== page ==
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Last Updated: Wednesday, 28 February 2007, 18:29 GMT
Agnew's World Cup verdict - England
AustraliaSri LankaNew ZealandPakistanSouth AfricaEnglandEnglandIndia

By Jonathan Agnew
BBC cricket correspondent

When they announced their squad, I made plain my reservations about Michael Vaughan and I still feel his position as captain is the over-riding issue.

The team management must work out if he's physically up to this challenge or not.

Chairman of selectors David Graveney has been saying other competing nations have injury worries.

They do, but not with the captain. Vaughan is an outstanding captain, but not an outstanding player in one-day cricket. It would be terrible for the team if he had to fly home early with injury.

I am also concerned about the bowling, which is very inexperienced. Jon Lewis and James Anderson need to be fit.

Paul Collingwood and Andrew Flintoff
England have hosted four of the previous eight World Cups, and been beaten in three finals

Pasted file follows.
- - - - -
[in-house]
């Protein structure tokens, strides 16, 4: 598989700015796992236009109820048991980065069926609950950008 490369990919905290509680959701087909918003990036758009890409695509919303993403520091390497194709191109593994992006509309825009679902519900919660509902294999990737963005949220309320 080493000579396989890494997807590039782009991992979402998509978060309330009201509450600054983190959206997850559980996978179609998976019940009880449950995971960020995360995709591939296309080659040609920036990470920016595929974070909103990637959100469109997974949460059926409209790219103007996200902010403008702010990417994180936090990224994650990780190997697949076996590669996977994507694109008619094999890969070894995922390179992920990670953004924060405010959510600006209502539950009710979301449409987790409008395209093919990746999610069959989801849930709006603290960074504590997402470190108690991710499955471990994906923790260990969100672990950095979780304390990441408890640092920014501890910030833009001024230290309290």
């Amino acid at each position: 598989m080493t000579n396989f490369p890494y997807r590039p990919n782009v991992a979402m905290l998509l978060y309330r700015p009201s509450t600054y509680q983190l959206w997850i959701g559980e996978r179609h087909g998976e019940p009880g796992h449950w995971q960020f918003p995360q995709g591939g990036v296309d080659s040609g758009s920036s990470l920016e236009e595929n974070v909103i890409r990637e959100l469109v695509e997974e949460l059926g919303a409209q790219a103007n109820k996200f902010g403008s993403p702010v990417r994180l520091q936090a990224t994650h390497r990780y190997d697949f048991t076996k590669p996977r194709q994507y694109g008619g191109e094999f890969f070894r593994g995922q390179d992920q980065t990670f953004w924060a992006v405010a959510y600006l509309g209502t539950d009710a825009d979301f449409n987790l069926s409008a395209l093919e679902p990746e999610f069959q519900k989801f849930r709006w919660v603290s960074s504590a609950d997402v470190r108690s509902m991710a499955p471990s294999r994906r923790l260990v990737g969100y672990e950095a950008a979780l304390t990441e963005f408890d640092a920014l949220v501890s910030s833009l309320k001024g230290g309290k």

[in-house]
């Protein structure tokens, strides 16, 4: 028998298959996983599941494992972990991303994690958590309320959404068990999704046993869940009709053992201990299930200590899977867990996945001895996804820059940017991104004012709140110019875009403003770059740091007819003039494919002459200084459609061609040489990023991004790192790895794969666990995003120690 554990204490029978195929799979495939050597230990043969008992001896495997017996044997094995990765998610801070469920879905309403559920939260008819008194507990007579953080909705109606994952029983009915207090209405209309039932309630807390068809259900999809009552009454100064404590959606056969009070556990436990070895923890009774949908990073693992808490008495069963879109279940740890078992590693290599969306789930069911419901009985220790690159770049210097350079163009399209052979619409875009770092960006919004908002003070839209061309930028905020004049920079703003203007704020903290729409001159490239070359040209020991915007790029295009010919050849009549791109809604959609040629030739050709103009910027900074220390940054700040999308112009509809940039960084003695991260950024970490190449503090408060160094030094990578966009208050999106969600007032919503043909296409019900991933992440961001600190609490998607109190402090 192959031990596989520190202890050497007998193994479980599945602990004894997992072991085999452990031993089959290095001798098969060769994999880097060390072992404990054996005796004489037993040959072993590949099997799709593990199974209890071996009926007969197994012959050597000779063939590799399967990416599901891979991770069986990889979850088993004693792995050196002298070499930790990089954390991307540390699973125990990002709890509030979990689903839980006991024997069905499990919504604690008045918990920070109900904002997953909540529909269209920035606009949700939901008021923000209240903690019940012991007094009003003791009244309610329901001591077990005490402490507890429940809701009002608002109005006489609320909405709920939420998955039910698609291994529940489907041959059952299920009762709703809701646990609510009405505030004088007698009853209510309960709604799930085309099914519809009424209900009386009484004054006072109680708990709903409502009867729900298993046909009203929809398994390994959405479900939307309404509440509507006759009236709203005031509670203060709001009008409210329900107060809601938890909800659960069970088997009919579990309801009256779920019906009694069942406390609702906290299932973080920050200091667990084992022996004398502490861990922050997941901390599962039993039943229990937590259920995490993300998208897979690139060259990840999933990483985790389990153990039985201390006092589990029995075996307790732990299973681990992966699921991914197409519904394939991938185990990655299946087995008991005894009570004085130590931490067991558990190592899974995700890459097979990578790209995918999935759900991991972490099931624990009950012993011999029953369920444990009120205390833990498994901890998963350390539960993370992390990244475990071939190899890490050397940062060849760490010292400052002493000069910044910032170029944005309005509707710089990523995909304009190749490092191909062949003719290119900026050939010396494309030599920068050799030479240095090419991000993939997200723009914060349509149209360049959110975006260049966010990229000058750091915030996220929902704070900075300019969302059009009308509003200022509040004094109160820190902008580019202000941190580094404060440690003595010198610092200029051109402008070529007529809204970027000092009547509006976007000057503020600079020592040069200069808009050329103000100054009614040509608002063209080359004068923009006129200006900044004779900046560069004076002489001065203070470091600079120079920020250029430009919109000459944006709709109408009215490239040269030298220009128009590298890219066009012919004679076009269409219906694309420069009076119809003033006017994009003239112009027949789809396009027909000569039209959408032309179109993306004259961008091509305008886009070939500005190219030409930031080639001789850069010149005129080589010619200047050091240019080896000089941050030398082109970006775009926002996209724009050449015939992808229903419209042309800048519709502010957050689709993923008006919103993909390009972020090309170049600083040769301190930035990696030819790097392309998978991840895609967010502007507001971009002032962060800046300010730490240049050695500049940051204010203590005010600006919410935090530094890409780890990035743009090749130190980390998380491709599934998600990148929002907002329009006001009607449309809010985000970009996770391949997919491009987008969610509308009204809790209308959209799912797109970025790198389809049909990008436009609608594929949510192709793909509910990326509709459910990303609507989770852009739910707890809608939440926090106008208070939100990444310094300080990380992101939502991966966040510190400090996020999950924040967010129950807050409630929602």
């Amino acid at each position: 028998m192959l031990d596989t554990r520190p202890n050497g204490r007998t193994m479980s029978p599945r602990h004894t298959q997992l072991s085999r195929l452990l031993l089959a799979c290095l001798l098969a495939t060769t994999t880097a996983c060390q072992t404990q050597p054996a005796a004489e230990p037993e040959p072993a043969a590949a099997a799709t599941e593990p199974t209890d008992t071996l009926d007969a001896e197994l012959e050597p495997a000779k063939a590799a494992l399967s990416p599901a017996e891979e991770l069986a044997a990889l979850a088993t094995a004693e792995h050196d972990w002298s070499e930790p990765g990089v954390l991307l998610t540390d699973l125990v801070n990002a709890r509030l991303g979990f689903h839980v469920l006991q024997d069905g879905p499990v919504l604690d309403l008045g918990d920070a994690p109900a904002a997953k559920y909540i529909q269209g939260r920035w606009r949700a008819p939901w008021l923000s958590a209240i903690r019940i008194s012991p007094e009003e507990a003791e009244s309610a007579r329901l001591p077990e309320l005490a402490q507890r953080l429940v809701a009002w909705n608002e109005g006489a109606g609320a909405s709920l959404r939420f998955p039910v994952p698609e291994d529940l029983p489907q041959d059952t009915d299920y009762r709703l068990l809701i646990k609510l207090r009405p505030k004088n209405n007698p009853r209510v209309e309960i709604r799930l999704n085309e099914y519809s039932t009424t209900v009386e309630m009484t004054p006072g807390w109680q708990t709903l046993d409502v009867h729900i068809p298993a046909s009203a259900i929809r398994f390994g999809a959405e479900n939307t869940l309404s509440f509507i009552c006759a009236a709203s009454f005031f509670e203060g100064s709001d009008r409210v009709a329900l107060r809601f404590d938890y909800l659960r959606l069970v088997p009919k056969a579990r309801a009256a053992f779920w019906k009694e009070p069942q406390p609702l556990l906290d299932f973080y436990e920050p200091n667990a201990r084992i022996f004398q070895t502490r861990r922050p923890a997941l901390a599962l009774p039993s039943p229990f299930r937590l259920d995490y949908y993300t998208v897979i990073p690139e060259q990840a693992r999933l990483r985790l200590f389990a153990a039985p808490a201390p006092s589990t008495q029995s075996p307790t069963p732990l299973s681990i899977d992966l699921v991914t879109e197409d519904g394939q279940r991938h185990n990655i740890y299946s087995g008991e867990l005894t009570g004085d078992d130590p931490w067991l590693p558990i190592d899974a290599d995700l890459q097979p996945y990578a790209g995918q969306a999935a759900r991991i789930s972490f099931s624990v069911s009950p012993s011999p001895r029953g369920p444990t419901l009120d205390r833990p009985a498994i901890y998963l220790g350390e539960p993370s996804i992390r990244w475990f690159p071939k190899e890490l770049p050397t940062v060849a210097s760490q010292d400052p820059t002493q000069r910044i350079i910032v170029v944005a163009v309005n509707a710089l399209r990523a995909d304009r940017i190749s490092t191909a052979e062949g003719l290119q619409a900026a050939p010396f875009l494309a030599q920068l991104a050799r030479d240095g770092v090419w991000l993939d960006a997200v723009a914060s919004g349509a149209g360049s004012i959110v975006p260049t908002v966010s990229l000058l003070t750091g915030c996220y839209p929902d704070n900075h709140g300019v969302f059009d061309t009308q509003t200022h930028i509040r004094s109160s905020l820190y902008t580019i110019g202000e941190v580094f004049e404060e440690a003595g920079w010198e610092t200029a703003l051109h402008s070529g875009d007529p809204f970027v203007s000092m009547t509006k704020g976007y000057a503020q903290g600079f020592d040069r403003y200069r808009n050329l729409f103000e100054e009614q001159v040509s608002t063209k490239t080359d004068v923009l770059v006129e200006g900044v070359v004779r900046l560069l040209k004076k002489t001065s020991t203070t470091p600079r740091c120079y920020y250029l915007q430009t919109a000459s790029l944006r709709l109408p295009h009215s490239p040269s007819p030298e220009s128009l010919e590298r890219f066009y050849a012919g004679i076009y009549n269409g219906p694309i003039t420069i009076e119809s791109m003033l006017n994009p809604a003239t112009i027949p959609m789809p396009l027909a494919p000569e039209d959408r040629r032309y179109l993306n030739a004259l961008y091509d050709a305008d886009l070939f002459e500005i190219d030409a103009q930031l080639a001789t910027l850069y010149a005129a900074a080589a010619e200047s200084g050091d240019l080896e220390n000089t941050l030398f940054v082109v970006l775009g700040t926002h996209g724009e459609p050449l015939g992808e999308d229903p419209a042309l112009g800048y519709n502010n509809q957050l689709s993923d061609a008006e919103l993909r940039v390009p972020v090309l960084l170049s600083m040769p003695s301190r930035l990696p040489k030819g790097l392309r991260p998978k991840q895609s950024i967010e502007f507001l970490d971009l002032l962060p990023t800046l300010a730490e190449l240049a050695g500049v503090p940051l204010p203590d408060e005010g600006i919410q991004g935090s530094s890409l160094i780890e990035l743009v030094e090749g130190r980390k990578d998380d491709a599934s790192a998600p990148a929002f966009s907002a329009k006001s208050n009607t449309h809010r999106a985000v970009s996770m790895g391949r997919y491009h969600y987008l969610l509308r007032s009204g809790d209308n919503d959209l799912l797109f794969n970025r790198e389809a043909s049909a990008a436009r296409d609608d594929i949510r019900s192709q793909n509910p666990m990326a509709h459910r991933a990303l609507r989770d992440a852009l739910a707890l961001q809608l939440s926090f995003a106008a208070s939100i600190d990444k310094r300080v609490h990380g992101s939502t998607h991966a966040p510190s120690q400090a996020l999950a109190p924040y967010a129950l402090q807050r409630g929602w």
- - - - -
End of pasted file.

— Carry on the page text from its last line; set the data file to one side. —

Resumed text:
They failed to get out of the group stage in 1999 and 2003
I'm not sure the conditions will necessarily suit either of them very much, because they'll want the ball to swing and I'm not sure it will very much.

But at least they have been around the block a bit - Anderson was in the side in the last World Cup and Lewis has been a county pro for many years.

Of the other bowlers, Liam Plunkett is only 21, a real kid. Sajid Mahmood is inconsistent and Monty Panesar has only played half a dozen one-day internationals.

Both Plunkett and Mahmood have potential and I expect Monty to bowl well in the Caribbean, but you can still imagine a situation where if a couple of players get in and thrash the bowling around, the captain's going to be looking at where to turn to.

It may be that people like Kevin Pietersen and even Ian Bell have to do some bowling just to relieve the others.

The top three in the batting looks one-dimensional. Other teams have got people who take on the bowlers and smack it over the top. England have got Vaughan, Ed Joyce and Ian Bell.

To give him his due, Bell did start to hit over the top in the power play overs in Australia, but it will be especially important to have that skill in this tournament and none of them are the most adept at it.

We know England are not a great one-day side. They have had these confidence-boosting wins in Australia but their one-day cricket, overall, has been horribly inconsistent for about 10 years.

If they can suddenly nail it down now that will be terrific but they will have to play at the standards they reached at the end of the Australian tour.

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